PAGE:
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2012 stanley cup playoffs

Nice Try, Torts

Brandon Prust #8 of the New York Rangers checks Anton Volchenkov #28 of the New Jersey Devils in Game Three of the Eastern Conference Final during the 2012 NHL Stanley Cup Playoffs at the Prudential Center on May 19, 2012 in Newark, New Jersey. Brandon Prust and Anton Volchenkov.

Sometimes John Tortorella speaks his mind, and sometimes he refuses to say anything at all. His over-before-you-know-it post-loss press conferences have gotten him plenty of attention this postseason, but remember: This is the same man who called the Penguins "one of the most arrogant organizations in the league" just last month, while also referring to that team's "whining stars." Tortorella isn't always willing to talk about the Rangers' opponent, but he was feeling chatty yesterday when talking about the Devils, a day after Brandon Prust's elbow to the head of Anton Volchenkov earned him a hearing with NHL dean of discipline Brendan Shanahan.

Here's Tortorella, via the Star-Ledger:

"Prust has played probably 300-plus games without any hearing, anything going on," Tortorella said. "He's probably one of the most honest players. I looked at (Dainius) Zubrus' elbow to (Anton) Stralman. I look at (Zach) Parise launching himself at (Michael) Del Zotto. Maybe if our players stay down on the ice, we'll get something. We tell our players don't stay down on the ice, get up."

He continued on about how the Devils were setting picks on the power play, but the story today isn't so much about what he believes are some missed interference calls as it is about his comments regarding Prust and the suggestion that the Devils stay down after getting hit. (We'll note that Peter DeBoer, who'd gotten into a war of words with Tortorella during the regular season following the game-opening line brawl on March 19, called Tortorella's comments "comical.")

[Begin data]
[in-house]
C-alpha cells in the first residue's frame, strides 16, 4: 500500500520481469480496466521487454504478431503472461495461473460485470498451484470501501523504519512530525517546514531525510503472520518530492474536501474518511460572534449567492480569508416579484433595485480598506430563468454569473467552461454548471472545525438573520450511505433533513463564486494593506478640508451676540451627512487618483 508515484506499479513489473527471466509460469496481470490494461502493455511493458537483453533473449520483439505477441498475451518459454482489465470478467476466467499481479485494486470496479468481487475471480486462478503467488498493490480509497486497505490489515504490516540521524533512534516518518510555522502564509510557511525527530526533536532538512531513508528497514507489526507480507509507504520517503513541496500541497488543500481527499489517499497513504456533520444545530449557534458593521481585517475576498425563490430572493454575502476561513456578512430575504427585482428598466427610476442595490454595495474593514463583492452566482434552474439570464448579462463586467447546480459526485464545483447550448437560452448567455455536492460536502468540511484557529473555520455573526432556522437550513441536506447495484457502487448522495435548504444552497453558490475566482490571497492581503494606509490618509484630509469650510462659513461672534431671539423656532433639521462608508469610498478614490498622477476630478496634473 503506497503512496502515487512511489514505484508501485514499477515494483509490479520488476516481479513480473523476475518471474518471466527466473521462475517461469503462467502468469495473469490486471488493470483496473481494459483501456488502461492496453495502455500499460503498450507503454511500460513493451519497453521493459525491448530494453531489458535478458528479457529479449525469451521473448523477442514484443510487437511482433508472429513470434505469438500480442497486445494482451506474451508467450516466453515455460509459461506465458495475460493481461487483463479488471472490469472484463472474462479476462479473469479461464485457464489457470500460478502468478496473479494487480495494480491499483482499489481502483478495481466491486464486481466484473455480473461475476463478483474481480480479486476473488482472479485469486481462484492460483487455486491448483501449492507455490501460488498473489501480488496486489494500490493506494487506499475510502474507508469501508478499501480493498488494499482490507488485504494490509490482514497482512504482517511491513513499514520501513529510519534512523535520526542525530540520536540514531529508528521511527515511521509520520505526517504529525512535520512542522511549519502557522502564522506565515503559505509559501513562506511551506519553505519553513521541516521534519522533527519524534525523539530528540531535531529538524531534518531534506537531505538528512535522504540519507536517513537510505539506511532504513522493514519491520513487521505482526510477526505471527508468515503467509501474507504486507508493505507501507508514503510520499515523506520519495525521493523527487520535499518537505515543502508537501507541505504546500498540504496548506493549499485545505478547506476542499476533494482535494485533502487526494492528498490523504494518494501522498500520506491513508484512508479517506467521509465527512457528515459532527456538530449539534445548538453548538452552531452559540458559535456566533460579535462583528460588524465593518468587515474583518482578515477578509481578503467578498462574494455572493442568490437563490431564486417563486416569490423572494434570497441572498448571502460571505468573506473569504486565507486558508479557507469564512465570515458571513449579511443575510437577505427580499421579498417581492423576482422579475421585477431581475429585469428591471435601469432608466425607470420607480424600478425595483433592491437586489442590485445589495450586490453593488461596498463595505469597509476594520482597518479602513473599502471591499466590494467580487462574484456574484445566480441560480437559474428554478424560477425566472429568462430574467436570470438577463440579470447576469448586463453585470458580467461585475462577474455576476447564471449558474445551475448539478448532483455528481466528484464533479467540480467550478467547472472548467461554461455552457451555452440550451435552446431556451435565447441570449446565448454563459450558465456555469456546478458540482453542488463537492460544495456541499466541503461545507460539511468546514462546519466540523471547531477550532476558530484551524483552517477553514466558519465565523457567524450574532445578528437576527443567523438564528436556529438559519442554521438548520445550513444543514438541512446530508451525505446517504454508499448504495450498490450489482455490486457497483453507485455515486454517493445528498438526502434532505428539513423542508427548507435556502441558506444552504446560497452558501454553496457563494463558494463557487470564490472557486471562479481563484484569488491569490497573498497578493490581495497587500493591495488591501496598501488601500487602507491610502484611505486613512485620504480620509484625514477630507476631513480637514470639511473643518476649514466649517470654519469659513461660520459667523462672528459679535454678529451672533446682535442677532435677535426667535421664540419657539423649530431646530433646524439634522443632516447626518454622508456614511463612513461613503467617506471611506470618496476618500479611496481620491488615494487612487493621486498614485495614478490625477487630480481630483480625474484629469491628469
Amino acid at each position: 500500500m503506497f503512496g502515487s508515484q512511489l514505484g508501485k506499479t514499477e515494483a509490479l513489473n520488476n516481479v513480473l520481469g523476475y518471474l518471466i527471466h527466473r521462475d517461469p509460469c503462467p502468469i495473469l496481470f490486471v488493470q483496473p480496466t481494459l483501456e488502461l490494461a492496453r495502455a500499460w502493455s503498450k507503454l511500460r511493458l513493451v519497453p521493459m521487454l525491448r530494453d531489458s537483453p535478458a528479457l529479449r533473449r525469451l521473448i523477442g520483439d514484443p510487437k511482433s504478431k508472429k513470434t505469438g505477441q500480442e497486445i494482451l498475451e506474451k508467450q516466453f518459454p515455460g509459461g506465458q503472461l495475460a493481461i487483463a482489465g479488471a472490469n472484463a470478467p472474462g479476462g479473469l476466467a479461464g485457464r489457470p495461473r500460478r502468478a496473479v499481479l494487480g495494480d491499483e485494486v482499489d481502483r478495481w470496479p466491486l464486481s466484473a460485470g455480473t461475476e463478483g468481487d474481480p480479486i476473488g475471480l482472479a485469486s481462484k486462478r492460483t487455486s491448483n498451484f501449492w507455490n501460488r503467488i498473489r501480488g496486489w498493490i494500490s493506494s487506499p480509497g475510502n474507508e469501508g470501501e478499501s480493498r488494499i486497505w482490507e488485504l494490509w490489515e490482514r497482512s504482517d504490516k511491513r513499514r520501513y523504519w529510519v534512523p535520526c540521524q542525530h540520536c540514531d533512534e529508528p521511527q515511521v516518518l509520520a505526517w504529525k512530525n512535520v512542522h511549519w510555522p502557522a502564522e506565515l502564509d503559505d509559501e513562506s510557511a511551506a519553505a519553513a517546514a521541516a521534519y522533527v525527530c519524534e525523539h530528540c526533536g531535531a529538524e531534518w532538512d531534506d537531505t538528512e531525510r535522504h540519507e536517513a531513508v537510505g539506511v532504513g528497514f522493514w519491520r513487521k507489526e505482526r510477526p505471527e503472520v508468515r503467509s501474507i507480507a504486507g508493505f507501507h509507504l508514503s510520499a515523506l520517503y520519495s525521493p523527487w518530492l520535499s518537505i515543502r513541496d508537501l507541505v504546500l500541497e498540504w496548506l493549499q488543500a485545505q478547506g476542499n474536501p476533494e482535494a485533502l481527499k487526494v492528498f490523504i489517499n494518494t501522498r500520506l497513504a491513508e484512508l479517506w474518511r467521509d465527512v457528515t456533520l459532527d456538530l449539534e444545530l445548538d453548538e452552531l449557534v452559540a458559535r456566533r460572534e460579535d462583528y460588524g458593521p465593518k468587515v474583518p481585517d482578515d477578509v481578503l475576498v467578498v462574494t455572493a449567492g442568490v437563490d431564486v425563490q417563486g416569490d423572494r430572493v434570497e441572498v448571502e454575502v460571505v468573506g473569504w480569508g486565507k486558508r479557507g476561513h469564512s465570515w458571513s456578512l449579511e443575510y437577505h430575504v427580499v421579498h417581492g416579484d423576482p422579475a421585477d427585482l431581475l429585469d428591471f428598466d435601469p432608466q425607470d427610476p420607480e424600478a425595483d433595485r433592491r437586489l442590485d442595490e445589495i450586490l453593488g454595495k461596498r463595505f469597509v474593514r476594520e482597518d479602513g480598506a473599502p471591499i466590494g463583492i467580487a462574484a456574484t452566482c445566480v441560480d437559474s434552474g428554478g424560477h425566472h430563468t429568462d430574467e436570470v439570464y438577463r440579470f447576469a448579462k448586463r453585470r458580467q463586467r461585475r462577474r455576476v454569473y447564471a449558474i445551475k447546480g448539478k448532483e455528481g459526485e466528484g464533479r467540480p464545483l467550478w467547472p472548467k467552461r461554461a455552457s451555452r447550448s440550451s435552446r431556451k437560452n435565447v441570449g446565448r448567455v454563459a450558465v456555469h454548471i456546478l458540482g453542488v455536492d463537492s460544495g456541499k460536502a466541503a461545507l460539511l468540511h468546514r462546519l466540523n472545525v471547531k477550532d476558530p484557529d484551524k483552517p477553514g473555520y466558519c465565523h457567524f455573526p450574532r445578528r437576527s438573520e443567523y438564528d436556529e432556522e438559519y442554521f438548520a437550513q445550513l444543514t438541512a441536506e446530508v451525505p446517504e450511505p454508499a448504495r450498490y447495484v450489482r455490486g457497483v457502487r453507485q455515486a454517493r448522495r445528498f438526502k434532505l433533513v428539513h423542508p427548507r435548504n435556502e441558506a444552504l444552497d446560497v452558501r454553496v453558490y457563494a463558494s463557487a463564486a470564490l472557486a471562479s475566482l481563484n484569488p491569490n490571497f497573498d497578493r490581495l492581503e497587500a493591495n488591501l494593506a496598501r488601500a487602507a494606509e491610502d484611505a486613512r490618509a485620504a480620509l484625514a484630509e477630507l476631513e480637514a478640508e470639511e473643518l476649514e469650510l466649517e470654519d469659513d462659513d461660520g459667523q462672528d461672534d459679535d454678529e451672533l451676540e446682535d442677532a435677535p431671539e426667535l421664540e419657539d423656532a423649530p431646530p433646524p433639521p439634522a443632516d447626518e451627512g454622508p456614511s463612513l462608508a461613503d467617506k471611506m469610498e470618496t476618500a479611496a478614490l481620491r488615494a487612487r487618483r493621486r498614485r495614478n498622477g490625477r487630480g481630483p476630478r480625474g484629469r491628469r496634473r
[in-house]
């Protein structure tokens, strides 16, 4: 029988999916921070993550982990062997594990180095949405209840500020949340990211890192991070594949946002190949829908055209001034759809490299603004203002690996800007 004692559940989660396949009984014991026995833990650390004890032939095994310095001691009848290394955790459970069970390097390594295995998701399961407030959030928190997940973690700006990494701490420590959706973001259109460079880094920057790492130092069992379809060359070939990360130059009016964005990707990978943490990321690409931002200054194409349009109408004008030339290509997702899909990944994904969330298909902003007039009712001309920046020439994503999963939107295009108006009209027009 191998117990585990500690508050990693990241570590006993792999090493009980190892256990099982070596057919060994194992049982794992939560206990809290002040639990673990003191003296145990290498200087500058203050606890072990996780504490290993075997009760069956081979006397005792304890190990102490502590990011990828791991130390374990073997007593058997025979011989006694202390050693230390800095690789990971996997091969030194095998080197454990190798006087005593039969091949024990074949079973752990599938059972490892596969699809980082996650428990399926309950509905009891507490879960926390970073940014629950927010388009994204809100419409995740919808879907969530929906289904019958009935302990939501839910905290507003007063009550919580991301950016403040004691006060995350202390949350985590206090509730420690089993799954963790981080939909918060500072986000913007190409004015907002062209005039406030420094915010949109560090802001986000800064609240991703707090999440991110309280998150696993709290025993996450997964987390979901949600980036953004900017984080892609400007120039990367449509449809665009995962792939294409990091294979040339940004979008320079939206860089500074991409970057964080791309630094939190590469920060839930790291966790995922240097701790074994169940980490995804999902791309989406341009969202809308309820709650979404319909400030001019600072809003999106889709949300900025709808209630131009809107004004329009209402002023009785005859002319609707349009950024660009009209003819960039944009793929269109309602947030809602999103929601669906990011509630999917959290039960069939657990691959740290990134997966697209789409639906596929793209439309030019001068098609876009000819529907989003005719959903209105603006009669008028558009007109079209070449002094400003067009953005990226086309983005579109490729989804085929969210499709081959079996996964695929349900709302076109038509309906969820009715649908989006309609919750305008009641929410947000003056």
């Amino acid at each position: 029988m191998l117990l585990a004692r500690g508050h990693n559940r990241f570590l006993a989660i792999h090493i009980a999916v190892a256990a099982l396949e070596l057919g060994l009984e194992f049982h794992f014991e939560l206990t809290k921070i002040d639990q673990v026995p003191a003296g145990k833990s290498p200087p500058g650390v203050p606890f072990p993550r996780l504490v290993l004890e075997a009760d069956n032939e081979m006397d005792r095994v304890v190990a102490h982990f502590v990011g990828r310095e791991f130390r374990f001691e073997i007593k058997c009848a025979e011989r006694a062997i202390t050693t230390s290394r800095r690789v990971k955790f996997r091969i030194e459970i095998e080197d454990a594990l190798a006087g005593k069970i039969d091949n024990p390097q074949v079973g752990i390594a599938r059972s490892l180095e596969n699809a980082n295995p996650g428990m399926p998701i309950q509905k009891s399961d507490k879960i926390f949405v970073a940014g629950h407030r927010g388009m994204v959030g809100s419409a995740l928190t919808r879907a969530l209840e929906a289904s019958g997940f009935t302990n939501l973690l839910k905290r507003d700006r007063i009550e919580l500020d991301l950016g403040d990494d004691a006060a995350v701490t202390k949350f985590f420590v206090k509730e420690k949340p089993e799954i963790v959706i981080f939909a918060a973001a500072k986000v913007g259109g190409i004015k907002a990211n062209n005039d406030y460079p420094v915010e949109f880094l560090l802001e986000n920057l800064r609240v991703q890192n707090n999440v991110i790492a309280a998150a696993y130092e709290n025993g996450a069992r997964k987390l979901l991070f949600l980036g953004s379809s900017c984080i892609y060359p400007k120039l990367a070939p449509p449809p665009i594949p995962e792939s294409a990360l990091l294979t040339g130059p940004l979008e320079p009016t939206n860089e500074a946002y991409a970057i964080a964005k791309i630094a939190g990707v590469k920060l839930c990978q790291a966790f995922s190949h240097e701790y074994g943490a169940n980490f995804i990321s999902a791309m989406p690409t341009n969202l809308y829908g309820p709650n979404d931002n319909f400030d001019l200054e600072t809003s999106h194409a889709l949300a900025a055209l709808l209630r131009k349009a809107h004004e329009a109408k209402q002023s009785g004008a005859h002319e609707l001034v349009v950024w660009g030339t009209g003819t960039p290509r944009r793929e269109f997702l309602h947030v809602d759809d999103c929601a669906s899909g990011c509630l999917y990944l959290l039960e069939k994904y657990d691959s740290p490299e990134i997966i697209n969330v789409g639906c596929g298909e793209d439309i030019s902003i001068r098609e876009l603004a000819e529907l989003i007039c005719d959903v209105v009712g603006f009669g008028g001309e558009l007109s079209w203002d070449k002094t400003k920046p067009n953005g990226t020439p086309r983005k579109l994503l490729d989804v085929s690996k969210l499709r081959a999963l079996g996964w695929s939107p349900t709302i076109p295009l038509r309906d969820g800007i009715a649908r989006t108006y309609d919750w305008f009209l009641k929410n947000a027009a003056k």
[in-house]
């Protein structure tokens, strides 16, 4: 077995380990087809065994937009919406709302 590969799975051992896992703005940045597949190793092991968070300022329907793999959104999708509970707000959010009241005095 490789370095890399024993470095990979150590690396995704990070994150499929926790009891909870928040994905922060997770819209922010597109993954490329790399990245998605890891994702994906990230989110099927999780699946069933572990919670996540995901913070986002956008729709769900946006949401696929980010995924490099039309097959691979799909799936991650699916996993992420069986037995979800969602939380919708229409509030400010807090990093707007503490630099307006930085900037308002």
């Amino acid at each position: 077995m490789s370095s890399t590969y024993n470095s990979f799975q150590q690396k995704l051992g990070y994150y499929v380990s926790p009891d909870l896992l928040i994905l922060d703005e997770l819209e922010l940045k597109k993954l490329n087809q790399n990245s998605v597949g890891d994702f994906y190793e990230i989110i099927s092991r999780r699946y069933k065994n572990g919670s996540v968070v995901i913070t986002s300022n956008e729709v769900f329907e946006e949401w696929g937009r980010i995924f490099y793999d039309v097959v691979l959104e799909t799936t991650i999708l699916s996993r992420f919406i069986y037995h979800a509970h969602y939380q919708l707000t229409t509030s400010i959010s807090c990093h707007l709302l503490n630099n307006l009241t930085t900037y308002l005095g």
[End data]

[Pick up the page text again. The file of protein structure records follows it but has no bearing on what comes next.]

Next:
This isn't the first time Tortorella has weighed in on a matter involving possible supplemental discipline in these playoffs. During the Ottawa series, after Chris Neil's hit on Brian Boyle, Tortorella was unusually forthcoming with information about the nature of Boyle's injury, as well as his status for the next game. Tortorella also detailed how dirty he believed the hit to be — he drew a comparison to the incident that earned Raffi Torres a 25-game suspension — and as we wrote at the time, it appeared Tortorella was saying whatever he could to encourage Shanahan to suspend Neil. We think that's what Tortorella was doing here, as well. Even if Prust didn't intend to injure Volchenkov, and even if the elbow wasn't as hard as it could have been, it's difficult to dispute that he made contact with the head. So, instead, Tortorella stood up for Prust's character and shifted the focus to the Devils themselves, planting the idea in Shanahan's head that this might have been just once instance of the Devils trying to earn a call.

Like he did in the first round with Boyle, Tortorella's comments were akin to filing a brief on behalf of his player, in advance of a Shanahan hearing. (In the case of the Neil incident, after Boyle was knocked out of game, Tortorella was making the case for a suspension, providing whatever evidence he could, even if he didn't quite have some of the details of the hit correct. In this case, he was defending Prust, and essentially arguing against a suspension.) But it didn't work in the first round when Neil didn't receive any supplemental discipline, and it didn't work here, either: Prust was suspended for Game 4 because of the elbow.

Here's Brendan Shanahan's video explanation. No real surprises here:

We made the case on Friday that Tortorella doesn't have an ulterior motive when it comes to his brief post-loss interviews. But comments like the ones he made yesterday had a purpose. And even if they didn't succeed in keeping Prust in the lineup tonight, he's made the league (and the officials) aware of some grievances heading into Game 4. Whether that will result in any additional New Jersey penalties — or whether the refs will indeed be on the lookout for Devils trying to sell penalties — remains to be seen.

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Photo: Jim McIsaac/Getty Images